Craft lagers have been a steadily growing trend for a few years now, but it’s not often you find a pilsner with actual buzz around it. That’s usually reserved for barrel-aged stouts or hazy IPAs or fruited sours—the rare exception is Hood River, Oregon’s pFriem Pilsner, which numerous brewers and beer industry folks have told me, without hyperbole, changed their mind about American lagers. And it’s not some one-off, special release only available under the waxing crescent moon on the third Thursday of the month—it’s available year-round.
This German-style pilsner (a style near and dear to my heart) has not only a cult industry following, but medals to back it up: a silver at Great American Beer Festival in 2015, a gold in the North American Beer Awards last year, a silver last year at the Brussels Beer Challenge. I’d put it up there with Firestone-Walker Pivo Pils and Heater-Allen Pils—what’s up with the West Coast’s lock on delicious pilsners?—as one of my favorite American-made lagers, and now is the perfect time of year to drink it.
So what makes it this beer so damn special? First, its ingredients and brewing technique are spot-on. There’s imported German pilsner malts, plus a blend of European hops including Perle, Saphir, Tettnang, and Spalter Select. pFriem Pilsner also boasts one of the squeaky-cleanest fermentation profiles you’ll come across, meaning all those high-quality ingredients really come to the fore.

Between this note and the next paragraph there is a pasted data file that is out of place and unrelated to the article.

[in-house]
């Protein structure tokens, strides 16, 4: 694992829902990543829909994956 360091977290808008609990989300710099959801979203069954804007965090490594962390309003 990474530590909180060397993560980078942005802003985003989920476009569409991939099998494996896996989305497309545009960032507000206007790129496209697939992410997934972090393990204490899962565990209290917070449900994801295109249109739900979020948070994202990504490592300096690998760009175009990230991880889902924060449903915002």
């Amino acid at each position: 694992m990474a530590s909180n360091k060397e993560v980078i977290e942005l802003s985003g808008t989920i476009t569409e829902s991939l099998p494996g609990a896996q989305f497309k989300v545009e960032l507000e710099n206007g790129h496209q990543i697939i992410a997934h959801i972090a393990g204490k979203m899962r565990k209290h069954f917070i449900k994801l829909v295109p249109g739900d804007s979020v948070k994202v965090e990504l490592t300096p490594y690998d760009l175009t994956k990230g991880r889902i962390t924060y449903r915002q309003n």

But then there’s the X-factor, the je ne sais quoi that marks this pilsner as different and makes it so pleasurable to drink. Its nose is mostly earthy-floral thanks to that bouquet of Euro-origin hops, giving it an aroma like a clover meadow after a rainstorm. It’s pastoral, but refined. The sip is all brioche-bread malt sweetness first, then peppery hops tap dance across the palate before taut bitterness pulls the whole flavor closed. The finish is clean and direct, but not jarring; each sip invites another.
I really can’t say enough about how much I like this dynamic 4.9-percent quencher of a beer. I drink it on the back porch on a sunny afternoon; I’ve served it with salads and first-of-spring grilled veggies; I’ll gladly turn to at the end of a night when my palate’s exhausted by bolder, heavier beers. If you live in the Pacific Northwest where you have access to this beer year-round—and on draft!—consider me exceptionally jealous.
pFriem Family Brewers beers are distributed to Oregon, Washington, and a small portion of British Columbia.
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